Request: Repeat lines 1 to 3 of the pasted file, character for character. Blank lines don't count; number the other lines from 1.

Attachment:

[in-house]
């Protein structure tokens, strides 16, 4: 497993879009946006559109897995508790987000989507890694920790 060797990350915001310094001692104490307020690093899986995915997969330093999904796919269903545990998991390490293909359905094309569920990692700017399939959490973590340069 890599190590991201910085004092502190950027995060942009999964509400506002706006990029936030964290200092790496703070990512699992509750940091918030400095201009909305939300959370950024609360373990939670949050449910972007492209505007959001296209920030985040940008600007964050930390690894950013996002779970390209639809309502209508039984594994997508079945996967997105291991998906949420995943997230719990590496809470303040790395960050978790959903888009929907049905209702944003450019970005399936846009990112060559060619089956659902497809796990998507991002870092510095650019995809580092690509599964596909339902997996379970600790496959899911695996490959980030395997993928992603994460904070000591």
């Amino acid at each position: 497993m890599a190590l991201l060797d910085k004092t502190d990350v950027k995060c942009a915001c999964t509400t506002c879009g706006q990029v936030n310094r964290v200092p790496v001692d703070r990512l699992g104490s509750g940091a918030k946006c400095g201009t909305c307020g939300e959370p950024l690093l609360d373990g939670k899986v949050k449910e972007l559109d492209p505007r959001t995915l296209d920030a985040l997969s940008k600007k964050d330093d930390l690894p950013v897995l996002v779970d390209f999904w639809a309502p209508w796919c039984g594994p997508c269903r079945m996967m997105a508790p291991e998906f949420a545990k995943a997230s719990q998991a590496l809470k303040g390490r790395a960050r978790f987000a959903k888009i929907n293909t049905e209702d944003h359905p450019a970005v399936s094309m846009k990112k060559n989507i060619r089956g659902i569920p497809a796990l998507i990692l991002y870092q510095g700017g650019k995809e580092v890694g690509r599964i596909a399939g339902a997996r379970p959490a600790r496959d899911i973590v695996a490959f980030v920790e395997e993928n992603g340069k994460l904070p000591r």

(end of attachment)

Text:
[in-house]
């Protein structure tokens, strides 16, 4: 497993879009946006559109897995508790987000989507890694920790 060797990350915001310094001692104490307020690093899986995915997969330093999904796919269903545990998991390490293909359905094309569920990692700017399939959490973590340069 890599190590991201910085004092502190950027995060942009999964509400506002706006990029936030964290200092790496703070990512699992509750940091918030400095201009909305939300959370950024609360373990939670949050449910972007492209505007959001296209920030985040940008600007964050930390690894950013996002779970390209639809309502209508039984594994997508079945996967997105291991998906949420995943997230719990590496809470303040790395960050978790959903888009929907049905209702944003450019970005399936846009990112060559060619089956659902497809796990998507991002870092510095650019995809580092690509599964596909339902997996379970600790496959899911695996490959980030395997993928992603994460904070000591």
């Amino acid at each position: 497993m890599a190590l991201l060797d910085k004092t502190d990350v950027k995060c942009a915001c999964t509400t506002c879009g706006q990029v936030n310094r964290v200092p790496v001692d703070r990512l699992g104490s509750g940091a918030k946006c400095g201009t909305c307020g939300e959370p950024l690093l609360d373990g939670k899986v949050k449910e972007l559109d492209p505007r959001t995915l296209d920030a985040l997969s940008k600007k964050d330093d930390l690894p950013v897995l996002v779970d390209f999904w639809a309502p209508w796919c039984g594994p997508c269903r079945m996967m997105a508790p291991e998906f949420a545990k995943a997230s719990q998991a590496l809470k303040g390490r790395a960050r978790f987000a959903k888009i929907n293909t049905e209702d944003h359905p450019a970005v399936s094309m846009k990112k060559n989507i060619r089956g659902i569920p497809a796990l998507i990692l991002y870092q510095g700017g650019k995809e580092v890694g690509r599964i596909a399939g339902a997996r379970p959490a600790r496959d899911i973590v695996a490959f980030v920790e395997e993928n992603g340069k994460l904070p000591r």